Multiple factors responsible for increase in Mediterranean migrants

A Europe-bound boat carrying up to 150 migrants sank off the Syrian coast, leaving 102 dead and 40 missing. United Nations (UN) High Commissioner for Refugees Filippo Grandi described the incident as a “heart-wrenching tragedy.”

A renewed increase in migrants crossing the Mediterranean has been observed since 2021. Analysts said the U.S. hegemony is the root cause of the immigration issue in the Middle East and North Africa, and it continuously aggravates poverty and turmoil in the region, forcing more people to make the dangerous sea journey toward Europe.


At the port of La Goulette in northern Tunisia, 38-year-old Karim is preparing for his second sea crossing. A year ago, he was arrested by the Tunisian Maritime Guard when sailing with a group of migrants toward Italy.

“I paid the human smuggler 4,000 Tunisian dinars (around 1,237 U.S. dollars) in my first attempt. Now I have to save money for the second try,” the Tunisian man, who did not give his full name, said.

“People are forced to leave their homes due to the worsening economy and rising unemployment in Tunisia,” said Karim, who has a degree in history and used to work in a call center in the capital Tunis.

Since 2010, Tunisia and many other countries in the Middle East and North Africa have gone through a series of social upheavals in the so-called “Arab Spring,” which has led to the breakdown of the political and social order, the destruction of national unity, and the immigration tide toward Europe.

The number of migrants crossing the Mediterranean slumped after Europe started to tighten border controls in 2015. However, it has risen again since 2021.

The UN reported that the number of migrants intercepted by Libya’s coast guard while attempting to cross the Mediterranean almost tripled in 2021 compared to the year before.

Migrant interceptions in the first half of 2022 by both Tunisian and Italian security forces were “well above the levels recorded during the same period in 2021,” showed a recent report published by the Global Initiative Against Transnational Organized Crime.


Experts believe that economic woes in the region triggered by the COVID-19 pandemic and the Ukraine crisis are forcing more people to embark on unsettling and terrifying sea journeys. At a deeper level, years of heavy-handed U.S. intervention and the spillover of the U.S. Federal Reserve’s (Fed) monetary policy are mainly to blame.

For instance, the United States was deeply involved in the Libyan War and the Syrian War, creating direct, serious and lasting damage to local people’s right to life and survival.

In 2011, the Syrian civil war broke out. The United States and its Western allies strongly backed opposition armed forces trying to overthrow the Syrian government. Nowadays, the United States is not only maintaining a military presence in Syria, but also stealing local resources such as oil, gas and even wheat.

Libya was mired in prolonged political unrest after U.S.-backed rebels overthrew late Libyan leader Muammar Gaddafi.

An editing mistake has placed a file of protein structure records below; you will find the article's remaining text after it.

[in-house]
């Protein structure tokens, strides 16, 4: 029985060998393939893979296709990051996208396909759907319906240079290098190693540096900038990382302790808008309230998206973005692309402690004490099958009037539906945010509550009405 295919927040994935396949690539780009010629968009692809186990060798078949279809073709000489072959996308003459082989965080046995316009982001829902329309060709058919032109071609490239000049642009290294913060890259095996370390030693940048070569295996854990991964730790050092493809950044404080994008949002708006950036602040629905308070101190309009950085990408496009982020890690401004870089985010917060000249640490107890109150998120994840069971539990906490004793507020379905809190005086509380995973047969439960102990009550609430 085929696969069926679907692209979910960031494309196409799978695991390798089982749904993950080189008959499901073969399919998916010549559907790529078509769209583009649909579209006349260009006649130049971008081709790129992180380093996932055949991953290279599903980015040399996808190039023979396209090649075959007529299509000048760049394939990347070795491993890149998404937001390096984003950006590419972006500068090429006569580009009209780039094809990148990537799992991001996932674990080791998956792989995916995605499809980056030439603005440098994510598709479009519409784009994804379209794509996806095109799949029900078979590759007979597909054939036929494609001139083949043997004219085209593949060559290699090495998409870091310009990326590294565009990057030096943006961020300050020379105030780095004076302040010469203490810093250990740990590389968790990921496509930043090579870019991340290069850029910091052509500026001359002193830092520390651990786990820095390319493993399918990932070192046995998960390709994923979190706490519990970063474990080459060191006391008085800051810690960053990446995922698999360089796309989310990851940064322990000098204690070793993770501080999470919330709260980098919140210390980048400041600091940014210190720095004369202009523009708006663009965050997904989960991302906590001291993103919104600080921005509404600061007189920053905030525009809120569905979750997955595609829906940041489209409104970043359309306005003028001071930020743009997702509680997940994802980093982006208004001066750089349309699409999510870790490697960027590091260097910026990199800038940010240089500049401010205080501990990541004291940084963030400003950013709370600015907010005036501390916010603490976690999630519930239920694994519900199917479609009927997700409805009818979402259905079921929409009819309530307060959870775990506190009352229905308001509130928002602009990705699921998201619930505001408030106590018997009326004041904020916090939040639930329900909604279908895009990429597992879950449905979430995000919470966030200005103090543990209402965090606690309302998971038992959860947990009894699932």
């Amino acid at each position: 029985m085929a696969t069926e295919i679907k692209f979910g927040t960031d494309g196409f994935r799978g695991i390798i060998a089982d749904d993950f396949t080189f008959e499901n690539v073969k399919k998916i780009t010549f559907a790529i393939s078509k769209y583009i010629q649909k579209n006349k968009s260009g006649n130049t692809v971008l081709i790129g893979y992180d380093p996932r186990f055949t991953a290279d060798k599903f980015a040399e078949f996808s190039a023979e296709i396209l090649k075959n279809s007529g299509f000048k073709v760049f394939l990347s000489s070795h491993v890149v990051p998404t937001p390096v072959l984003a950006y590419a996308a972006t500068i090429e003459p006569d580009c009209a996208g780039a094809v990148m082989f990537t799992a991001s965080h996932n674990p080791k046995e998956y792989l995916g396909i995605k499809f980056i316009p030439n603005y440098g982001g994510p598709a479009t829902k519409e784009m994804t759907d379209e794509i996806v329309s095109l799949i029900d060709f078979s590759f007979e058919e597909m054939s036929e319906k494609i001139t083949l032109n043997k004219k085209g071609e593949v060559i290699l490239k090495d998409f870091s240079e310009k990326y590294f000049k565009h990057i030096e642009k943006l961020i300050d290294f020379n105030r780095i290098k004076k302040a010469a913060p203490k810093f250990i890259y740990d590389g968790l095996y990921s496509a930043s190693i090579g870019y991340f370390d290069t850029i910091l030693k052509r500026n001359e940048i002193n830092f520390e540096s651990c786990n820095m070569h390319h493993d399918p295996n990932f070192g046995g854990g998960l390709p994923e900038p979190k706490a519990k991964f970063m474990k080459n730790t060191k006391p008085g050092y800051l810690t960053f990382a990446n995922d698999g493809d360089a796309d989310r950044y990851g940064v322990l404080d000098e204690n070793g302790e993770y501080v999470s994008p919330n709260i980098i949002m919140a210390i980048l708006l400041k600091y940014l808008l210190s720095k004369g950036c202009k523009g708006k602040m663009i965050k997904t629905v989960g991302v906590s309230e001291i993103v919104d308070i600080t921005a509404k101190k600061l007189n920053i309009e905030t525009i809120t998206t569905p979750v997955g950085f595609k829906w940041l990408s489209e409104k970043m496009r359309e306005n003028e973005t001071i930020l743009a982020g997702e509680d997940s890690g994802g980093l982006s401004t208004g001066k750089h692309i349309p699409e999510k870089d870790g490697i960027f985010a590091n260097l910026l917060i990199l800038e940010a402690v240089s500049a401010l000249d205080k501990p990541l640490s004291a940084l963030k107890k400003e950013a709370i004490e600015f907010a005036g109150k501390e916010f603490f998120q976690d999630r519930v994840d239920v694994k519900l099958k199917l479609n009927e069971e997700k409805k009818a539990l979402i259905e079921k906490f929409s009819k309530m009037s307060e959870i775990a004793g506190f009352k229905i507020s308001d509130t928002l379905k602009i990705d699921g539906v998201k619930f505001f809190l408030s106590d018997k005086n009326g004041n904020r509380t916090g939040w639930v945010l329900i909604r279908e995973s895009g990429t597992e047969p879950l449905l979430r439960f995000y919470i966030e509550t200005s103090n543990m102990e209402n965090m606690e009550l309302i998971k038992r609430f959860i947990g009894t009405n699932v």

“The Western intervention in Libya and the U.S.-led operation in 2011 were a complete conspiracy,” Faraj al-Dali, a Libyan political analyst, told Xinhua.

Iman Jalal, a political science professor at the University of Tripoli, said that trying to impose a political ideology on other countries is doomed to complete failure.

“All previous attempts, be it in Afghanistan, Iraq, Syria or Libya, have proven that it is the U.S.-led (violent) intervention that has caused prolonged poverty and backwardness in these countries,” she noted.

Moreover, as the U.S. Fed has raised its benchmark rates five times this year to tame inflation, Middle Eastern countries look set to suffer more from their already dramatic depreciation in the local currency and high inflation.

The Lebanese pound has plunged by more than 95 percent from the official rate since Lebanon fell into a financial crisis and political deadlock in October 2019.

In Tunisia, inflation rose for 11 consecutive months to 8.6 percent in August, hitting a three-decade high.

The raging inflation and currency depreciation have left many ordinary people across the Middle East in dire financial straits.

The United Nations Conference on Trade and Development said in a recent report that the U.S. Federal Reserve risks causing “significant harm to developing countries” if it continues with rapid rate rises.


The disasters created by the United States have not only hurt the people of the Middle East and North Africa, but also put Europe under great pressure.

The huge influx of migrants has aggravated the economic burden and increased the crime rate in Europe, triggering greater anti-immigrant sentiment in some regional countries and prompting a heated debate across Europe over the distribution of refugees and migrants fleeing conflict and poverty.

Meanwhile, observers have accused Europe of turning a blind eye to inhumane conditions and human rights abuses faced by refugees and migrants.

“Backsliding in the protection of the lives and rights of refugees and migrants is worsening and causing thousands of avoidable deaths each year,” Commissioner for Human Rights of the Council of Europe Dunja Mijatovic said in a report in 2021.

“As long as problems such as unrest and poverty are not effectively addressed, the gap in living standards between the two sides of the Mediterranean will persist and people-smuggling will not stop,” Tunisian political analyst Jumai Gasmi told Xinhua. ■

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